The university revised its Use of Force Policy, based on feedback from the community, to better define the “specific circumstances” where force may be used; prohibit use of chokeholds or otherwise restricting breathing; and clarify use of force when protecting officers’ lives or the lives of others; among other updates.


3: Training Requirements
GWPD supervisors undergo rigorous training and must meet several important requirements. The current implementation plan clarifies the robust training and requirements that ensure armed police have best-in-class preparation before arming.

In order to be armed, all supervisors will complete implicit bias training every semester; de-escalation training once per month; mental health response training three times per year; firearms qualification three times per year (whereas D.C. requires once per year); and virtual reality simulator training once per month. 

Supervisors will also receive new background investigations and psychological evaluations prior to arming, and any armed supervisors new to GW will undergo a pre-arming period to ensure they understand GW’s campus and community before arming.


4: Independent Review Committee
When announcing the decision to arm supervisors, the university shared that it would form an Independent Review Committee (IRC) to provide additional oversight of GWPD, and community input helped to shape aspects of this committee. The committee will include faculty, staff, and student representatives and will review all instances of use of force with a firearm. Development of a nomination and application process for establishing permanent IRC membership is underway, and the university will continue to consider community feedback as that process takes shape. In the meantime, an interim IRC will be appointed while the permanent IRC is being established and before any arming begins.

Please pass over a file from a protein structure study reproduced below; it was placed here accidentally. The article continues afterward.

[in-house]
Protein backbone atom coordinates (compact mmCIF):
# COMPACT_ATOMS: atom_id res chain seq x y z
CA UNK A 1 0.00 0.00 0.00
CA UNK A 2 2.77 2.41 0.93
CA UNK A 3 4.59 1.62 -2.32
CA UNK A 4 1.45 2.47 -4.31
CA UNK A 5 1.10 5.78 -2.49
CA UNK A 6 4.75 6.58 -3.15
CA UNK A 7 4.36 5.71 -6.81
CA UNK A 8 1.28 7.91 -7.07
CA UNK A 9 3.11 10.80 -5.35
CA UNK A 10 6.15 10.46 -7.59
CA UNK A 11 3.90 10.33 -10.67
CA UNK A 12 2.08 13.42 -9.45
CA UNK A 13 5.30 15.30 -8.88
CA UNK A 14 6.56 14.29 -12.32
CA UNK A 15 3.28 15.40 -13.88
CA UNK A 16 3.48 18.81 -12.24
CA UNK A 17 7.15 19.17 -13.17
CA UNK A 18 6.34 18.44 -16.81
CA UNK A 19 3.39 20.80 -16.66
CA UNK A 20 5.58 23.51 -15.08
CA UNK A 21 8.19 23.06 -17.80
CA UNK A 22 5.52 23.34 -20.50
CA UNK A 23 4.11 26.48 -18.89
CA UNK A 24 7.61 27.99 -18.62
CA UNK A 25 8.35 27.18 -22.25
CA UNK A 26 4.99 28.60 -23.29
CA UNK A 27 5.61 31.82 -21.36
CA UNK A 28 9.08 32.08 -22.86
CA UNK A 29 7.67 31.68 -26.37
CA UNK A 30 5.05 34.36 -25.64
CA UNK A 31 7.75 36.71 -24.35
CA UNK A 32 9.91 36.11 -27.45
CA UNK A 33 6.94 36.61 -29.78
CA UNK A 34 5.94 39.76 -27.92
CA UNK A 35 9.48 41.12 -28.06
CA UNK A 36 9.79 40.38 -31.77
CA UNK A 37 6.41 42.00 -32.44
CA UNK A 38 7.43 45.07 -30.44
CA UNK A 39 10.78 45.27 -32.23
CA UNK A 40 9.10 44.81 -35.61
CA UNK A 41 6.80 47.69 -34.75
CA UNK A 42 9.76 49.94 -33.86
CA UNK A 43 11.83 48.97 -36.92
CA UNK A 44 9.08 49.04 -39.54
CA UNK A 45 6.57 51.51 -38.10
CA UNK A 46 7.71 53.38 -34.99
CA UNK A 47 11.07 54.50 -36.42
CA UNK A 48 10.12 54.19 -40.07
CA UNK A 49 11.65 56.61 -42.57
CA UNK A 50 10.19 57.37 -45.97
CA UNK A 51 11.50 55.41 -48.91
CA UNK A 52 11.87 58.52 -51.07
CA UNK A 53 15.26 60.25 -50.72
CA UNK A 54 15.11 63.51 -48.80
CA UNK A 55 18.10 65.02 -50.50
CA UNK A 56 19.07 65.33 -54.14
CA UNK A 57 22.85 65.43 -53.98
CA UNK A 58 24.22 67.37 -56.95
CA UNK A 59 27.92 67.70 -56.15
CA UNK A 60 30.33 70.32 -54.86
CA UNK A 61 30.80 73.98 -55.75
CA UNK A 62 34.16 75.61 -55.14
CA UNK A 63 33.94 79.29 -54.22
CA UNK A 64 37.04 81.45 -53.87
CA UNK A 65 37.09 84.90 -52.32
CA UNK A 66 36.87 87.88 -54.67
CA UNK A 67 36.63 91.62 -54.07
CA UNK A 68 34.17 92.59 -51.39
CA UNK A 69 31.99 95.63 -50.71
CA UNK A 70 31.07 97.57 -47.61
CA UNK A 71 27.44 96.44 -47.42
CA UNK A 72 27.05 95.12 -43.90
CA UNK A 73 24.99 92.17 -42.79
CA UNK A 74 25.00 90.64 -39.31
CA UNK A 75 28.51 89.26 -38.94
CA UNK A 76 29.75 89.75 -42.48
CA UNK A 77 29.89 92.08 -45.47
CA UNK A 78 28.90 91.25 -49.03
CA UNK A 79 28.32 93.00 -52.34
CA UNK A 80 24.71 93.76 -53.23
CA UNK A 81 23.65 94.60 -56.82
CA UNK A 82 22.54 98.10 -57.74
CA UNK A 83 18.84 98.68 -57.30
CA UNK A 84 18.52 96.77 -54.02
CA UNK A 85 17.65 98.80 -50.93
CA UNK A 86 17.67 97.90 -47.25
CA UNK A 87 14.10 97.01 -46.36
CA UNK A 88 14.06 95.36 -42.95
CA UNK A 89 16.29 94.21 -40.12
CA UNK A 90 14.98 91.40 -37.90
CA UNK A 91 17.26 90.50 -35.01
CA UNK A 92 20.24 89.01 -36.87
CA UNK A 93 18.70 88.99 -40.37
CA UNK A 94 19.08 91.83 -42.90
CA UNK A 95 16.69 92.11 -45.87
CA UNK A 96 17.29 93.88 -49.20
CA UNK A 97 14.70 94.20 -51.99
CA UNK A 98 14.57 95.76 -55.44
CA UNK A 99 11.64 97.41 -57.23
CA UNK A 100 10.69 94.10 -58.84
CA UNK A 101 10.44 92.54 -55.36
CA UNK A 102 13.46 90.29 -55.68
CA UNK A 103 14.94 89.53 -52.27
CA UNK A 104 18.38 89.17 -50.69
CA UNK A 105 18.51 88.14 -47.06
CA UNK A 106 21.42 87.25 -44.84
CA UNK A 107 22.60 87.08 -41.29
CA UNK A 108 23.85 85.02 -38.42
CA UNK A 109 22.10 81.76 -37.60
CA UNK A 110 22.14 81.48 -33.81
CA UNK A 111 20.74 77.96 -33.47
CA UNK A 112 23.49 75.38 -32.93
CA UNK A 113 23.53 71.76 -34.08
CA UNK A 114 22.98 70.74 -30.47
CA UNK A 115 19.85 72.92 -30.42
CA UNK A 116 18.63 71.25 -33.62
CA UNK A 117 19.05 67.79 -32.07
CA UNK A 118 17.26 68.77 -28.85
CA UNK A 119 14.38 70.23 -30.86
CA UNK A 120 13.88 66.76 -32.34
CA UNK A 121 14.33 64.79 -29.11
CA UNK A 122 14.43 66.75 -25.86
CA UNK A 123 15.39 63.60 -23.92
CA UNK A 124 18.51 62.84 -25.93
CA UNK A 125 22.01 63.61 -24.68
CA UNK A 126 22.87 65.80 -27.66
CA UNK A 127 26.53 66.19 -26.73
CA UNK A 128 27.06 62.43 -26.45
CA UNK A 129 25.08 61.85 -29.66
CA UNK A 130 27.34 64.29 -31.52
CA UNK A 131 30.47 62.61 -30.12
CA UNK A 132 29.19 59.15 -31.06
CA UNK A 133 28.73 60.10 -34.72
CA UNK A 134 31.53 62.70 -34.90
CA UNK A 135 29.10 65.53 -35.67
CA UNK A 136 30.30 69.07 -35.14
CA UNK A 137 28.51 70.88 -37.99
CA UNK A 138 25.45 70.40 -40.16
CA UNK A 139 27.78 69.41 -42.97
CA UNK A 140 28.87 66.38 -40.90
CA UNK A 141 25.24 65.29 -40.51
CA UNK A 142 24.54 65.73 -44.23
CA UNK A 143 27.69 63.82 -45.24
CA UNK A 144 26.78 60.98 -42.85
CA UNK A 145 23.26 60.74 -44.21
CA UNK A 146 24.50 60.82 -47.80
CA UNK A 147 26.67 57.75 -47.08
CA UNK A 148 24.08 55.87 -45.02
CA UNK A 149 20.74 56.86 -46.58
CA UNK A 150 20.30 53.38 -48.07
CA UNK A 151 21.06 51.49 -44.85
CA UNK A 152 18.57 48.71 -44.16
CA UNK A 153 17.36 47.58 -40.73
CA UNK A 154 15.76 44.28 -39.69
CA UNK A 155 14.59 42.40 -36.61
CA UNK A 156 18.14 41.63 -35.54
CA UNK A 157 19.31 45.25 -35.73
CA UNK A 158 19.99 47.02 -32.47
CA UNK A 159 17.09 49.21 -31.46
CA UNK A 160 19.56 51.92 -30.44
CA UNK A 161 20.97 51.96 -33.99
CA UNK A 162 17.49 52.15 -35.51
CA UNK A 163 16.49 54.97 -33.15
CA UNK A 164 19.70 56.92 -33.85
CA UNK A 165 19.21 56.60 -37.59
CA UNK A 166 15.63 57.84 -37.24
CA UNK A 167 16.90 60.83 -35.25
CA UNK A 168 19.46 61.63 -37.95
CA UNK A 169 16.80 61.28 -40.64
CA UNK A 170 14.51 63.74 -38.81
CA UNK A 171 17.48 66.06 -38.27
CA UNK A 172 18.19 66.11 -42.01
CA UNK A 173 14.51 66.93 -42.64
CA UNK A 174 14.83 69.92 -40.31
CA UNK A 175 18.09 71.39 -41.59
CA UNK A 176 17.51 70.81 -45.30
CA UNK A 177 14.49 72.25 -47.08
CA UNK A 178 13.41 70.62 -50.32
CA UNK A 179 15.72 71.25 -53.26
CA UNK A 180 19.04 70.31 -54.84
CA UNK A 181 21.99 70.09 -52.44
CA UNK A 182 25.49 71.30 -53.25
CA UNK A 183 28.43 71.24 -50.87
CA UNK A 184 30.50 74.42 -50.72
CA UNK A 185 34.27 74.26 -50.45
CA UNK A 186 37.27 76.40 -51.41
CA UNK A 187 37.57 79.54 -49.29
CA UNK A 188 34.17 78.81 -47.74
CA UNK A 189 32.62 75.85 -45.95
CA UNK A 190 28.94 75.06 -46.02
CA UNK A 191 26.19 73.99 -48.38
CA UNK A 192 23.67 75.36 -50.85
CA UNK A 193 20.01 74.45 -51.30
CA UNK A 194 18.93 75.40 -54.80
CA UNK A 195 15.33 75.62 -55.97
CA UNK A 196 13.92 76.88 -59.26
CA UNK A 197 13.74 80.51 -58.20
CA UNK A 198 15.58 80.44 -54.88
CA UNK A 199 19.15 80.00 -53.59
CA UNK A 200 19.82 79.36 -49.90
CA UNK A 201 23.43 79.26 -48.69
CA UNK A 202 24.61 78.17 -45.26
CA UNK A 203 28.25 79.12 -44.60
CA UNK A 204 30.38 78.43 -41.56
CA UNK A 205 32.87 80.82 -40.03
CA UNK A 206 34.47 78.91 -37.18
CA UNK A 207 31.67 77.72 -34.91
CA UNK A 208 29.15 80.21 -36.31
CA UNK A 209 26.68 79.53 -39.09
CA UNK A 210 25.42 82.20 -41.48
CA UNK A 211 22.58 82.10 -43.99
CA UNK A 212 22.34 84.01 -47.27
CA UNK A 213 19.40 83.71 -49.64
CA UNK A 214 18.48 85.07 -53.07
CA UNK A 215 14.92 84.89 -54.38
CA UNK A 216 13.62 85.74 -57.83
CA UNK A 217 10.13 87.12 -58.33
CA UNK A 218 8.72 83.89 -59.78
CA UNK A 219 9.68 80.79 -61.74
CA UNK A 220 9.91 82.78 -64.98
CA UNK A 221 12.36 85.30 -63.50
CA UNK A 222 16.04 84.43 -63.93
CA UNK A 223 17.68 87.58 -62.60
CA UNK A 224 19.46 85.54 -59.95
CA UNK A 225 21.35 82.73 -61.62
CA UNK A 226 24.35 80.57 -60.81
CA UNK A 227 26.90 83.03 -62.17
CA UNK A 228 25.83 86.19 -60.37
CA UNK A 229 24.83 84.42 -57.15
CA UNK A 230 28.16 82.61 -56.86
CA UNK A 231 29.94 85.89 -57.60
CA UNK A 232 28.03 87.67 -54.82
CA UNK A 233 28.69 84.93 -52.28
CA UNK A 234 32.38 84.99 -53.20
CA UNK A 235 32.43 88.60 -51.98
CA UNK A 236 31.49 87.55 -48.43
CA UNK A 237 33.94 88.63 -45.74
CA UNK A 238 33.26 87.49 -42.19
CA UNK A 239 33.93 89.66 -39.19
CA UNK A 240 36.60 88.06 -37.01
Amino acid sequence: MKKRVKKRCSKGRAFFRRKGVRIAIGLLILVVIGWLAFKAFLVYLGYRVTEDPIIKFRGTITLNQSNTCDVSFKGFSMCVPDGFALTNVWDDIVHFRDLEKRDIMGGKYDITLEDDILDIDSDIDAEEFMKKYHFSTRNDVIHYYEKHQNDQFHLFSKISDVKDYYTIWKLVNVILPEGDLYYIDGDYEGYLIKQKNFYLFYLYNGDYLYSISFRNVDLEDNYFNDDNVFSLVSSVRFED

5: Continued Community Engagement
While GWPD already maintains close relationships with the campus and surrounding communities, additional efforts will be underway this fall to increase safety awareness and visibility, including: participating in student events, including in a non-law enforcement capacity; engaging the Faculty Senate and Staff Council; continuing to deploy student outreach liaisons; collaborating with residential and student life; and attending neighborhood meetings.

Additionally, a Campus Safety Advisory Committee will be developed and include students, faculty and staff who meet with GWPD to increase engagement on safety concerns. The university is seeking input from the community about the composition, scope and charge of this committee.

Additional Public Safety Planning Enhancements
Arming implementation is one component of a comprehensive public safety plan for GW’s campuses. In addition to arming, the university also is making improvements to mental health concerns response, building security reviews, active shooter response training, and review and testing of the emergency notification systems.

How many supervisory officers will be armed in each phase of the process?

The university's arming implementation plan is a multi-phase process. In phase 1, two executive supervisory officers will be armed. In phase 2, five supervisory officers will be armed. Over the course of phase 3, corporals and sergeants will be armed. When all current vacancies are filled for these roles, a total of 22 supervisors will be armed. Supervisory officers are only armed after meeting the rigorous training and certification requirements outlined in the implementation plan.

Who are the members of the interim Independent Review Committee?

The interim IRC members are:

  • Elizabeth Bouseman, Graduate Student
  • Mitchell Foster, Staff
  • Lionel Howard, Faculty, Graduate School of Education and Human Development
  • John Philbeck, Faculty, Columbian College of Arts and Sciences
  • Kimberly Shaw, Staff
  • Salmoncain Smith-Shomade, Undergraduate Student
  • Amita Vyas, Faculty, Milken Institute School of Public Health (Chair)

How can I provide my feedback?

We are seeking feedback and perspectives from our community about ways we can improve the implementation process and other suggestions you may have. Please provide your feedback via the form above.

When will I get additional information?

The university will continue to consider all implementation comments, which will guide planning for future phases, and keep the community informed throughout the implementation process.